There's something almost ironic about having a Mr. Brainwash exhibit in Beirut. The artist, whose real name is Thierry Guetta, was a little known figure who popped up in the street art world after his appearance in the 2010 film, Exit Through the Gift Shop. Since then, he has become as prolific and well-known as he has controversial. Some critics have even claimed he's a hoax conceived by the famously anonymous British graffiti artist, Banksy, in a real-life critique on the vapid artificiality of the art world.

Indeed, the style of his work would seem an amateur reproduction of Banksy's original street style archetype. And despite the fact that his work has been completed by a team of graphic designers since 2008, Mr. Brainwash's pieces continue to be sold at five and six figure sums. Herein lies the irony: an exhibit called "Life is Beautiful," mocks the mass production of art that our gullible culture readily eats up. Beirut, too, is a charade; the so-called "Paris of the Middle East," an arguably poor imitation for what a real cosmopolitan city should be.



Using pop culture imagery, neon colors and iconic figures, Mr. Brainwash's "Life is Beautiful" exhibit, now on display at Gallery 169 in Saifi Village, introduces small alterations to famous images in ways that are meant to evoke a change in perception for the viewer. One particular work shows an Edgar Degas’ painting of ballerinas masked with Charlie Chaplin doing pirouettes. There’s also a General Gaddhafi with Marilyn Monroe-platinum hair and makeup, and a Jackson Pollock painting with Mickey Mouse on top. It should be noted that much of Mr. Brainwash's work is copyrighted, but the Brainwash experience is less about the artistic effort behind the work than the ideas he intends to orchestrate.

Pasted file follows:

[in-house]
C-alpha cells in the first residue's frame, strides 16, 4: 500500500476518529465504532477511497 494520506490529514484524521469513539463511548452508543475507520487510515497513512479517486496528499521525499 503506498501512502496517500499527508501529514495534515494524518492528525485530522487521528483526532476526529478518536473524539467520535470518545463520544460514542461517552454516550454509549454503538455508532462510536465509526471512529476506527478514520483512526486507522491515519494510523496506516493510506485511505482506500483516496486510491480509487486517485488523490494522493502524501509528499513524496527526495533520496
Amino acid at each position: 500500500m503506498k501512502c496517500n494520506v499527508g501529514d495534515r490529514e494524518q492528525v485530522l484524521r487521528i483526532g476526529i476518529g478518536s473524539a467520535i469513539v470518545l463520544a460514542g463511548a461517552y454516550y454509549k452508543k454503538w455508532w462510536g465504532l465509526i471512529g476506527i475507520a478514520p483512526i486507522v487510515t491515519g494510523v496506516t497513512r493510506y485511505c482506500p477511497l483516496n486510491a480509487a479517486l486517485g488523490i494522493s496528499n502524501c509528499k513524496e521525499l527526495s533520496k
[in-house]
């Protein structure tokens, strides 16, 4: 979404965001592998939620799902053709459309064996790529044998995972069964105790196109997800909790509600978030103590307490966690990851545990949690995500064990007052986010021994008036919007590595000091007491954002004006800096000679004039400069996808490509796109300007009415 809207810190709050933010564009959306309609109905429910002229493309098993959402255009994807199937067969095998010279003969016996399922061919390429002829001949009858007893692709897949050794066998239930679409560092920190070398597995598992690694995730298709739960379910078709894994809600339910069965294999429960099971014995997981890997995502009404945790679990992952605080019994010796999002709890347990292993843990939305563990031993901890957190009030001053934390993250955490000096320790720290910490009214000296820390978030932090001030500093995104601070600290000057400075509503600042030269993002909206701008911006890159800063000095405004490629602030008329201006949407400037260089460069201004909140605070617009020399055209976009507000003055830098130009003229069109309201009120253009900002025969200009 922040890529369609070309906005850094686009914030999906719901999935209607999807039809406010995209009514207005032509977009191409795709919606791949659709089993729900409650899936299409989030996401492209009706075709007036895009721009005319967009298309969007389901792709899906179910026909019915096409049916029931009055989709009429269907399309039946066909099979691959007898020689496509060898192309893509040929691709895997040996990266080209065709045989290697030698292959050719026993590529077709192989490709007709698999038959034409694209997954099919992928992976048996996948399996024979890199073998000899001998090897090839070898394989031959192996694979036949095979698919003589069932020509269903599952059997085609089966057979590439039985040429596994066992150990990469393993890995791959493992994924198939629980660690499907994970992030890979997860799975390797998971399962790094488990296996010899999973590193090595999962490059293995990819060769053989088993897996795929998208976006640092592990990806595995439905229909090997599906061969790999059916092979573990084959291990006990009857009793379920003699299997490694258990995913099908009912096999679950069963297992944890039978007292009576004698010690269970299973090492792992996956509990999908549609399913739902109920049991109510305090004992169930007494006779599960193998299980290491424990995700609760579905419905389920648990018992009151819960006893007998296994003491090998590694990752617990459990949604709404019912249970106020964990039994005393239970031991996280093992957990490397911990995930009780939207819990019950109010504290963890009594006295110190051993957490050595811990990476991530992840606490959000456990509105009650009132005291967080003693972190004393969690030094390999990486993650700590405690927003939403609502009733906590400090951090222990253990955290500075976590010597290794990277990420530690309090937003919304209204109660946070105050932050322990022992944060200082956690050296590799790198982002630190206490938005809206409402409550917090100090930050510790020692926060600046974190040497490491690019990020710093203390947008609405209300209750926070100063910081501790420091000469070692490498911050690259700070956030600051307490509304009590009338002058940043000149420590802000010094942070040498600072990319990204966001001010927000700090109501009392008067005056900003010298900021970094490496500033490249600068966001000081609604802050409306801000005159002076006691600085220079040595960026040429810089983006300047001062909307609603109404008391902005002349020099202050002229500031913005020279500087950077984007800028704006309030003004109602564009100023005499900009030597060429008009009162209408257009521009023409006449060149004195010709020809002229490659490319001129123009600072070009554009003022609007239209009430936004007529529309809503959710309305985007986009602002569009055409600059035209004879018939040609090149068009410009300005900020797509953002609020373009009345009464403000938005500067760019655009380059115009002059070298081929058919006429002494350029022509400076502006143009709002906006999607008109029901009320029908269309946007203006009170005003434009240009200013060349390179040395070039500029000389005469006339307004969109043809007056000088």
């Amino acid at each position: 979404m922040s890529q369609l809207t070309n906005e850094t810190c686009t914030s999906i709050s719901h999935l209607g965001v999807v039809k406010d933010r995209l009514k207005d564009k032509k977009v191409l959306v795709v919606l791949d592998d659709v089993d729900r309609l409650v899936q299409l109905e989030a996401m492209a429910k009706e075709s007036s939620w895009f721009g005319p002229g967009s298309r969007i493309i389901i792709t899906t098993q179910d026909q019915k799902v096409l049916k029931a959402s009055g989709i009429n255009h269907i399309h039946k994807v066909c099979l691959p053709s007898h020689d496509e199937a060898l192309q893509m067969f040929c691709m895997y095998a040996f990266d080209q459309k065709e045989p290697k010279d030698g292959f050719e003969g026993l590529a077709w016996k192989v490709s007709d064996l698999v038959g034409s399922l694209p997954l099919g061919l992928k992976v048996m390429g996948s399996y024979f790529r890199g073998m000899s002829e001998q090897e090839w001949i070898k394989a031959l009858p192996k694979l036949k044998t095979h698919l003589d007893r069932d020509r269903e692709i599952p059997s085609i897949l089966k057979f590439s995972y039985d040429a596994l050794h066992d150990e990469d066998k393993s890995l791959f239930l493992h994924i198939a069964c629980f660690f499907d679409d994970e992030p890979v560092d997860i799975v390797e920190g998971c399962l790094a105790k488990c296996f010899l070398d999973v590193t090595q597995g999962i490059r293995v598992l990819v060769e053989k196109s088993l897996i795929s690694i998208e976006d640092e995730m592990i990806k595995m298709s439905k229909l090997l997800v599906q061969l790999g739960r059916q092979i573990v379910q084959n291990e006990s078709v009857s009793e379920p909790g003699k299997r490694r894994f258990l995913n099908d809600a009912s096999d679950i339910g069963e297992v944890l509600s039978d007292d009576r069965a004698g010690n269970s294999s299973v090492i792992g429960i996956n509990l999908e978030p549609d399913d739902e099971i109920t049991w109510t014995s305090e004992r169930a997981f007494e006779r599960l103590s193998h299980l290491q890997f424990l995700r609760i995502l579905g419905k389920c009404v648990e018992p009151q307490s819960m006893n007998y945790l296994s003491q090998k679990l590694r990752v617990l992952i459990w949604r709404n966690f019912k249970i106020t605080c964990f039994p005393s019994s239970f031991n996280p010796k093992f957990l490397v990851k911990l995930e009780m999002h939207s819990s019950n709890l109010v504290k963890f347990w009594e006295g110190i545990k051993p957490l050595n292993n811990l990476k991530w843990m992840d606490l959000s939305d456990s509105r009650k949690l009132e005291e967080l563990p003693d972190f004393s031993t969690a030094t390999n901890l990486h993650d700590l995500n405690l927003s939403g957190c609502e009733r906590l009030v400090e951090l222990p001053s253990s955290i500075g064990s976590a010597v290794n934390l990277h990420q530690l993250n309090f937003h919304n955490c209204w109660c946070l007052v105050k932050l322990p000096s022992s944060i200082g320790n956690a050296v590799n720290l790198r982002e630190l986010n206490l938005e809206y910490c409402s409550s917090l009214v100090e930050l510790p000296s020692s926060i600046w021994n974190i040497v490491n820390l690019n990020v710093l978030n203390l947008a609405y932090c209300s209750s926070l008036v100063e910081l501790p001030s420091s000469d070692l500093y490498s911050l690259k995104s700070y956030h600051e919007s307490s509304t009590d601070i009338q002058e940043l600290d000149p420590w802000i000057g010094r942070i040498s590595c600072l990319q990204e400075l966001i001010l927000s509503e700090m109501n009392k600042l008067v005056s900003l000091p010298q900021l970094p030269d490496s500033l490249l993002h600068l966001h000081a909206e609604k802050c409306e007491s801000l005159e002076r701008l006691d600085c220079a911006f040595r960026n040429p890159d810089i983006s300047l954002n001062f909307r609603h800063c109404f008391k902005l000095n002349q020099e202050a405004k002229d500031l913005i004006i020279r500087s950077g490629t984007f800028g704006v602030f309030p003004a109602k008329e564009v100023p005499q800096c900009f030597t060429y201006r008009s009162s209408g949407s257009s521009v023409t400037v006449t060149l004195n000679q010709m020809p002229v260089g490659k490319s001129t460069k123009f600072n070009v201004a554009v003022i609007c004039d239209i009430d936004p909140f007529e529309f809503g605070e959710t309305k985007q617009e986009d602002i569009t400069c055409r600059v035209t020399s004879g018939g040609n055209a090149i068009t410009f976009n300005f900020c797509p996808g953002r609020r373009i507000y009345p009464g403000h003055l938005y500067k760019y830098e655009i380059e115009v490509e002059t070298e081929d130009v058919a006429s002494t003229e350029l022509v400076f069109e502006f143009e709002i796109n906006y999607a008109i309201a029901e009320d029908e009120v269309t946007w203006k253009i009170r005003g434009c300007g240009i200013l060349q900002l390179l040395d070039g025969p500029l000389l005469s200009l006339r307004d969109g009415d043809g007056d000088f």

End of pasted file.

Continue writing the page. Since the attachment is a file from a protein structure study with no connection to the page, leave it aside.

Alongside the "Life is Beautiful" installation is Patrick Rubenstein’s kinetic art installation. Unlike Mr. Brainwash's work, Rubeinstein’s installation is more of a visual feast, with stunning attention to detail, and offering the baffling realization that even the smallest piece looks as though it took an incredible amount of effort and time to make. Rubenstein’s obsession with argentic photos (which contain silver) and kinetic art works, which depend on movement for effect, compelled him to mix both mediums into a novel form of art that has the effect of changing in form as you walk past it.




Reminiscent of street billboards, his work is made up of triangular strips, with each side of the strip exposing just a piece of the picture. So as you walk past a Mona Lisa painting, for instance, Mona Lisa slowly starts morphing into something else entirely. It’s truly a remarkable interaction between art and the motions of the viewer, and you're strongly advised to check it out.

Both artists - Brainwash and Rubenstein - are part of the Bel-Air Fine Art group, an international art group based in Geneva and run by Francois Chabanian, a mild mannered, multi-lingual art mogul who has seven galleries spread across Europe and more than 30 artists under his belt. Their works are paraded across the world, from Shanghai to New York. Mr. Chabanian visited Lebanon in 2010 and came away from the trip believing the untapped Middle East market is full of potential for art lovers who are not usually given the chance to experience firsthand the works of international artists. Well, that is no longer the case, thanks to his efforts. The works of these prominent artists are available for you to see in person and even buy, if you are obscenely wealthy.

Two artists, students of pop art, obsessed with icons and expressing their admiration for them in very different ways. The exhibition ends this Saturday, July 19. For more information, click here.

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